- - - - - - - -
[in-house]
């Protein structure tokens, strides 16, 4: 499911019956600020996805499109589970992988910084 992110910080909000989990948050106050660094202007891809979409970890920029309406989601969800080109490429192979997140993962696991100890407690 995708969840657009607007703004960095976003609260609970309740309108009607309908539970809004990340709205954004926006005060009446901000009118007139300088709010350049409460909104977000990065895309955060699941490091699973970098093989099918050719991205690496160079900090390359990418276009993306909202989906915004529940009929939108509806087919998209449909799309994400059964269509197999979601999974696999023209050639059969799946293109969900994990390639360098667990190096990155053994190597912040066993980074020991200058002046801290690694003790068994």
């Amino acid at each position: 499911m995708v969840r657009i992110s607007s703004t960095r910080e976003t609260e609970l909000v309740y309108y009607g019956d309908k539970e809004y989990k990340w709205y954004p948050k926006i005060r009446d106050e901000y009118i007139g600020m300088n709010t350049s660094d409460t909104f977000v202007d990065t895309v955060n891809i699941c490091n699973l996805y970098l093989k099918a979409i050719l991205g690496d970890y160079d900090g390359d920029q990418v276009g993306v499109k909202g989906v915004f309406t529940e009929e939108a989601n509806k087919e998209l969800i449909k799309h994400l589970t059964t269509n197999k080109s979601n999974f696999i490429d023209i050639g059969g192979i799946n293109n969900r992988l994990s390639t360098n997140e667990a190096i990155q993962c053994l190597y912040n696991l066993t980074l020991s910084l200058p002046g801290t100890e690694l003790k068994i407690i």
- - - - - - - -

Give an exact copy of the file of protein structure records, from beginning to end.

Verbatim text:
[in-house]
């Protein structure tokens, strides 16, 4: 499911019956600020996805499109589970992988910084 992110910080909000989990948050106050660094202007891809979409970890920029309406989601969800080109490429192979997140993962696991100890407690 995708969840657009607007703004960095976003609260609970309740309108009607309908539970809004990340709205954004926006005060009446901000009118007139300088709010350049409460909104977000990065895309955060699941490091699973970098093989099918050719991205690496160079900090390359990418276009993306909202989906915004529940009929939108509806087919998209449909799309994400059964269509197999979601999974696999023209050639059969799946293109969900994990390639360098667990190096990155053994190597912040066993980074020991200058002046801290690694003790068994």
């Amino acid at each position: 499911m995708v969840r657009i992110s607007s703004t960095r910080e976003t609260e609970l909000v309740y309108y009607g019956d309908k539970e809004y989990k990340w709205y954004p948050k926006i005060r009446d106050e901000y009118i007139g600020m300088n709010t350049s660094d409460t909104f977000v202007d990065t895309v955060n891809i699941c490091n699973l996805y970098l093989k099918a979409i050719l991205g690496d970890y160079d900090g390359d920029q990418v276009g993306v499109k909202g989906v915004f309406t529940e009929e939108a989601n509806k087919e998209l969800i449909k799309h994400l589970t059964t269509n197999k080109s979601n999974f696999i490429d023209i050639g059969g192979i799946n293109n969900r992988l994990s390639t360098n997140e667990a190096i990155q993962c053994l190597y912040n696991l066993t980074l020991s910084l200058p002046g801290t100890e690694l003790k068994i407690i």